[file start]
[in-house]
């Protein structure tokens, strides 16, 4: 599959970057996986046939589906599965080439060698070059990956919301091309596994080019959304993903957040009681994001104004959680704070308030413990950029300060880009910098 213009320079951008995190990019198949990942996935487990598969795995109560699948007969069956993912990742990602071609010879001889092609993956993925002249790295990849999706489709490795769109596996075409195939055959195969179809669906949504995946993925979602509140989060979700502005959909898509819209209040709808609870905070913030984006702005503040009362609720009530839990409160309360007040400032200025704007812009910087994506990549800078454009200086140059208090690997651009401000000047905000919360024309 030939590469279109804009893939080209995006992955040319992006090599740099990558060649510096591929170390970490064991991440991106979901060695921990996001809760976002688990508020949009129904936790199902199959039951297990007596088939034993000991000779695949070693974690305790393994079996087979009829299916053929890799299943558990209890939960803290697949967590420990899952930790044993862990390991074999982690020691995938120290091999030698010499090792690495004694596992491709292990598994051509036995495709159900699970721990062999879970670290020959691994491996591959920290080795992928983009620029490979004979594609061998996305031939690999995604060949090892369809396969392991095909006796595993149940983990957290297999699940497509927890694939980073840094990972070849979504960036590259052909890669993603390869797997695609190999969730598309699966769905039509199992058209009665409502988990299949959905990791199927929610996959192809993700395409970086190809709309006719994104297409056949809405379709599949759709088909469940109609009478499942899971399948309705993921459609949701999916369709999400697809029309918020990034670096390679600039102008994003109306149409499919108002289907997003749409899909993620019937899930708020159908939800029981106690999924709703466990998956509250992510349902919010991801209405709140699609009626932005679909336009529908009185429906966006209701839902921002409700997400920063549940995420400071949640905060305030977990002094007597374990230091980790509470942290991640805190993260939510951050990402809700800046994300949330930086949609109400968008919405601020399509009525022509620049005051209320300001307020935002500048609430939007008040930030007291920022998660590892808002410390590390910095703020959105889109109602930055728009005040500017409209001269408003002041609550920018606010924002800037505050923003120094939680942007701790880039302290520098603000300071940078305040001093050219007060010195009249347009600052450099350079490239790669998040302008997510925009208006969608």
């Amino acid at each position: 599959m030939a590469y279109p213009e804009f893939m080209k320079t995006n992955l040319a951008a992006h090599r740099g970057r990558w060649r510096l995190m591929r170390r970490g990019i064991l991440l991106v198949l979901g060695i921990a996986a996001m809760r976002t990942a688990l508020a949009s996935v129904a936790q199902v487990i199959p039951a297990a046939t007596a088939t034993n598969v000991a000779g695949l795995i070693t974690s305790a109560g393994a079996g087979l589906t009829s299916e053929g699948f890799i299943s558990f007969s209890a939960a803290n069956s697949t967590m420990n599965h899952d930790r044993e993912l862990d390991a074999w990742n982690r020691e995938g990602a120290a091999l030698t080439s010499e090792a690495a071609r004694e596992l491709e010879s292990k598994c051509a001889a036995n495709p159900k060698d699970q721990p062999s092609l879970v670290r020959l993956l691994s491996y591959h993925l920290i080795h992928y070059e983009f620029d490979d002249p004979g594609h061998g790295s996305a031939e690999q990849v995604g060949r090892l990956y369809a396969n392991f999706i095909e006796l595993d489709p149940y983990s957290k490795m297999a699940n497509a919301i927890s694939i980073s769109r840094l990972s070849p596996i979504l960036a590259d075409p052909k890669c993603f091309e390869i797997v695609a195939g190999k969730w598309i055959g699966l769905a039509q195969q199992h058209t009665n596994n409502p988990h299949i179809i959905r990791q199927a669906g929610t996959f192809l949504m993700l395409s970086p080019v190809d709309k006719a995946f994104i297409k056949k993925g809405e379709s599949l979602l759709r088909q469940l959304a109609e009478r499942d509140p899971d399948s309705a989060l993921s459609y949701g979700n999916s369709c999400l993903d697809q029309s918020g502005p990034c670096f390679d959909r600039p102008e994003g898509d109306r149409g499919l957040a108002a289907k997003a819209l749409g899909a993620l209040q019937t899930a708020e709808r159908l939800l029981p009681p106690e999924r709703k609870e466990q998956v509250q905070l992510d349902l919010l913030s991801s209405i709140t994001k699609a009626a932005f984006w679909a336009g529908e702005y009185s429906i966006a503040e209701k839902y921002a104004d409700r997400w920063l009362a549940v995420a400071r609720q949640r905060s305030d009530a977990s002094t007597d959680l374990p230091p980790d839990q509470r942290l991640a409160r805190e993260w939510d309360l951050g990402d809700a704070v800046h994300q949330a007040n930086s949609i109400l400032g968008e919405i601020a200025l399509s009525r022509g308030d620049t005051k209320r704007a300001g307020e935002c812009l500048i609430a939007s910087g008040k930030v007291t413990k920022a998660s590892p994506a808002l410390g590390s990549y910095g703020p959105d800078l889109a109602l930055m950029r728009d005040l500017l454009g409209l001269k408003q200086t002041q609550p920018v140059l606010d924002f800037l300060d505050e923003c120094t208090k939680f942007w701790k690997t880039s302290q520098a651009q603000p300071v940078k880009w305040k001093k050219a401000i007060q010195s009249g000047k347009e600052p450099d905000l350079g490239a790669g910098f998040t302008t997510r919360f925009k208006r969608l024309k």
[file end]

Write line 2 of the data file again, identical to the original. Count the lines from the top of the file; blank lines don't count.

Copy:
């Protein structure tokens, strides 16, 4: 599959970057996986046939589906599965080439060698070059990956919301091309596994080019959304993903957040009681994001104004959680704070308030413990950029300060880009910098 213009320079951008995190990019198949990942996935487990598969795995109560699948007969069956993912990742990602071609010879001889092609993956993925002249790295990849999706489709490795769109596996075409195939055959195969179809669906949504995946993925979602509140989060979700502005959909898509819209209040709808609870905070913030984006702005503040009362609720009530839990409160309360007040400032200025704007812009910087994506990549800078454009200086140059208090690997651009401000000047905000919360024309 030939590469279109804009893939080209995006992955040319992006090599740099990558060649510096591929170390970490064991991440991106979901060695921990996001809760976002688990508020949009129904936790199902199959039951297990007596088939034993000991000779695949070693974690305790393994079996087979009829299916053929890799299943558990209890939960803290697949967590420990899952930790044993862990390991074999982690020691995938120290091999030698010499090792690495004694596992491709292990598994051509036995495709159900699970721990062999879970670290020959691994491996591959920290080795992928983009620029490979004979594609061998996305031939690999995604060949090892369809396969392991095909006796595993149940983990957290297999699940497509927890694939980073840094990972070849979504960036590259052909890669993603390869797997695609190999969730598309699966769905039509199992058209009665409502988990299949959905990791199927929610996959192809993700395409970086190809709309006719994104297409056949809405379709599949759709088909469940109609009478499942899971399948309705993921459609949701999916369709999400697809029309918020990034670096390679600039102008994003109306149409499919108002289907997003749409899909993620019937899930708020159908939800029981106690999924709703466990998956509250992510349902919010991801209405709140699609009626932005679909336009529908009185429906966006209701839902921002409700997400920063549940995420400071949640905060305030977990002094007597374990230091980790509470942290991640805190993260939510951050990402809700800046994300949330930086949609109400968008919405601020399509009525022509620049005051209320300001307020935002500048609430939007008040930030007291920022998660590892808002410390590390910095703020959105889109109602930055728009005040500017409209001269408003002041609550920018606010924002800037505050923003120094939680942007701790880039302290520098603000300071940078305040001093050219007060010195009249347009600052450099350079490239790669998040302008997510925009208006969608």